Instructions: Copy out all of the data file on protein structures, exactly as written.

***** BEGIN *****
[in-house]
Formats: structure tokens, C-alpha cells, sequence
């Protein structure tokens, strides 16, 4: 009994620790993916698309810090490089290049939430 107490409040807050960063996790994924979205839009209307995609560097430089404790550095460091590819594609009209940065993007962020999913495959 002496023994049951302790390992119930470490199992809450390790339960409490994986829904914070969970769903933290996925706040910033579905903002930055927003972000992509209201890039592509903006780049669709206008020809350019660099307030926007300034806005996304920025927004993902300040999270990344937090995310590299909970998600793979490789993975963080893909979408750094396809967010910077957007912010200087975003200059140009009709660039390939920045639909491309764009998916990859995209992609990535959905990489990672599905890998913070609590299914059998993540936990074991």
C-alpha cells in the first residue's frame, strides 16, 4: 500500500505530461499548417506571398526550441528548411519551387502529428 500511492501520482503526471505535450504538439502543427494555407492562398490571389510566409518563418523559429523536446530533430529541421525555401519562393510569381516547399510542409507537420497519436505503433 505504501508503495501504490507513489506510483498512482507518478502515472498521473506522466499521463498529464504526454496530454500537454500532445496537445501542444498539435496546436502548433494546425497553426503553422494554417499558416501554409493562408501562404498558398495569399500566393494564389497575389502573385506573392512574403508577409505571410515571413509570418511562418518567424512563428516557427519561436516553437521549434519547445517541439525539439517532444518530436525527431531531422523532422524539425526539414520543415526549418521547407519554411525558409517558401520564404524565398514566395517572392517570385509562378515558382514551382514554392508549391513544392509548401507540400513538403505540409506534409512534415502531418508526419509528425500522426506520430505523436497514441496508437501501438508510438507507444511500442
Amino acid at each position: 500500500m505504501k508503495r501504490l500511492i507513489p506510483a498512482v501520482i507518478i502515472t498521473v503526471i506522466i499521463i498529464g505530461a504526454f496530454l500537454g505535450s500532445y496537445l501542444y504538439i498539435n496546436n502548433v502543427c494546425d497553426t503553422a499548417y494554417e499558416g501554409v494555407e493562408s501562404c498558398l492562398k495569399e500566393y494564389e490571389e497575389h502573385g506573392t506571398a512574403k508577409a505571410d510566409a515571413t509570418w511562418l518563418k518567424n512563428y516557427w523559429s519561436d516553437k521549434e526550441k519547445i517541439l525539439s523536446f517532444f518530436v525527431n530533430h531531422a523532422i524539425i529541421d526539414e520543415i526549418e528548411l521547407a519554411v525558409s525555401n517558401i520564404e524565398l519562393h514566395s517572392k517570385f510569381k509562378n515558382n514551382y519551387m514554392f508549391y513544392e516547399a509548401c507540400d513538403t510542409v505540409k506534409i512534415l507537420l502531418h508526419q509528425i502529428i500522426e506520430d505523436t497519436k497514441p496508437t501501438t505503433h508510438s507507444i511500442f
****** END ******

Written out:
[in-house]
Formats: structure tokens, C-alpha cells, sequence
């Protein structure tokens, strides 16, 4: 009994620790993916698309810090490089290049939430 107490409040807050960063996790994924979205839009209307995609560097430089404790550095460091590819594609009209940065993007962020999913495959 002496023994049951302790390992119930470490199992809450390790339960409490994986829904914070969970769903933290996925706040910033579905903002930055927003972000992509209201890039592509903006780049669709206008020809350019660099307030926007300034806005996304920025927004993902300040999270990344937090995310590299909970998600793979490789993975963080893909979408750094396809967010910077957007912010200087975003200059140009009709660039390939920045639909491309764009998916990859995209992609990535959905990489990672599905890998913070609590299914059998993540936990074991």
C-alpha cells in the first residue's frame, strides 16, 4: 500500500505530461499548417506571398526550441528548411519551387502529428 500511492501520482503526471505535450504538439502543427494555407492562398490571389510566409518563418523559429523536446530533430529541421525555401519562393510569381516547399510542409507537420497519436505503433 505504501508503495501504490507513489506510483498512482507518478502515472498521473506522466499521463498529464504526454496530454500537454500532445496537445501542444498539435496546436502548433494546425497553426503553422494554417499558416501554409493562408501562404498558398495569399500566393494564389497575389502573385506573392512574403508577409505571410515571413509570418511562418518567424512563428516557427519561436516553437521549434519547445517541439525539439517532444518530436525527431531531422523532422524539425526539414520543415526549418521547407519554411525558409517558401520564404524565398514566395517572392517570385509562378515558382514551382514554392508549391513544392509548401507540400513538403505540409506534409512534415502531418508526419509528425500522426506520430505523436497514441496508437501501438508510438507507444511500442
Amino acid at each position: 500500500m505504501k508503495r501504490l500511492i507513489p506510483a498512482v501520482i507518478i502515472t498521473v503526471i506522466i499521463i498529464g505530461a504526454f496530454l500537454g505535450s500532445y496537445l501542444y504538439i498539435n496546436n502548433v502543427c494546425d497553426t503553422a499548417y494554417e499558416g501554409v494555407e493562408s501562404c498558398l492562398k495569399e500566393y494564389e490571389e497575389h502573385g506573392t506571398a512574403k508577409a505571410d510566409a515571413t509570418w511562418l518563418k518567424n512563428y516557427w523559429s519561436d516553437k521549434e526550441k519547445i517541439l525539439s523536446f517532444f518530436v525527431n530533430h531531422a523532422i524539425i529541421d526539414e520543415i526549418e528548411l521547407a519554411v525558409s525555401n517558401i520564404e524565398l519562393h514566395s517572392k517570385f510569381k509562378n515558382n514551382y519551387m514554392f508549391y513544392e516547399a509548401c507540400d513538403t510542409v505540409k506534409i512534415l507537420l502531418h508526419q509528425i502529428i500522426e506520430d505523436t497519436k497514441p496508437t501501438t505503433h508510438s507507444i511500442f